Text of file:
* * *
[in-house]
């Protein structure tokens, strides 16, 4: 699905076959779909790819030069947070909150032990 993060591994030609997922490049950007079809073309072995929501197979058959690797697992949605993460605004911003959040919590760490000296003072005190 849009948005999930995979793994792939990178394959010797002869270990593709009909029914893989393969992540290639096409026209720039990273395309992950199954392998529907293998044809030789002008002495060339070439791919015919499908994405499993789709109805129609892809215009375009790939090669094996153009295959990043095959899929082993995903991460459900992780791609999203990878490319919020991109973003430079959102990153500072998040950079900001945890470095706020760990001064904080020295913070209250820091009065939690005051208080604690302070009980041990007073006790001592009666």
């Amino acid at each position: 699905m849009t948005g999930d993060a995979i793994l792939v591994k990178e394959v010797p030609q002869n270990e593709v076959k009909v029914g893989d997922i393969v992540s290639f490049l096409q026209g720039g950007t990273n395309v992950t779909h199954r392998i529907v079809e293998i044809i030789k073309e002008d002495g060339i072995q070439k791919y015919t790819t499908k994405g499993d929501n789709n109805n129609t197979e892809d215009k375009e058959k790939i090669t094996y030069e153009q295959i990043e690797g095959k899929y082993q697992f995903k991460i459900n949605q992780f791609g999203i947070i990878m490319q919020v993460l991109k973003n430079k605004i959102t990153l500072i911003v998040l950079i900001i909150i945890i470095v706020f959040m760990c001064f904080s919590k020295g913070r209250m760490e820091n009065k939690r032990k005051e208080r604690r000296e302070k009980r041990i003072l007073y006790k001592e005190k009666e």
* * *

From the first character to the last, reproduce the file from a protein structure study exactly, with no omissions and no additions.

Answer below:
[in-house]
């Protein structure tokens, strides 16, 4: 699905076959779909790819030069947070909150032990 993060591994030609997922490049950007079809073309072995929501197979058959690797697992949605993460605004911003959040919590760490000296003072005190 849009948005999930995979793994792939990178394959010797002869270990593709009909029914893989393969992540290639096409026209720039990273395309992950199954392998529907293998044809030789002008002495060339070439791919015919499908994405499993789709109805129609892809215009375009790939090669094996153009295959990043095959899929082993995903991460459900992780791609999203990878490319919020991109973003430079959102990153500072998040950079900001945890470095706020760990001064904080020295913070209250820091009065939690005051208080604690302070009980041990007073006790001592009666």
């Amino acid at each position: 699905m849009t948005g999930d993060a995979i793994l792939v591994k990178e394959v010797p030609q002869n270990e593709v076959k009909v029914g893989d997922i393969v992540s290639f490049l096409q026209g720039g950007t990273n395309v992950t779909h199954r392998i529907v079809e293998i044809i030789k073309e002008d002495g060339i072995q070439k791919y015919t790819t499908k994405g499993d929501n789709n109805n129609t197979e892809d215009k375009e058959k790939i090669t094996y030069e153009q295959i990043e690797g095959k899929y082993q697992f995903k991460i459900n949605q992780f791609g999203i947070i990878m490319q919020v993460l991109k973003n430079k605004i959102t990153l500072i911003v998040l950079i900001i909150i945890i470095v706020f959040m760990c001064f904080s919590k020295g913070r209250m760490e820091n009065k939690r032990k005051e208080r604690r000296e302070k009980r041990i003072l007073y006790k001592e005190k009666e």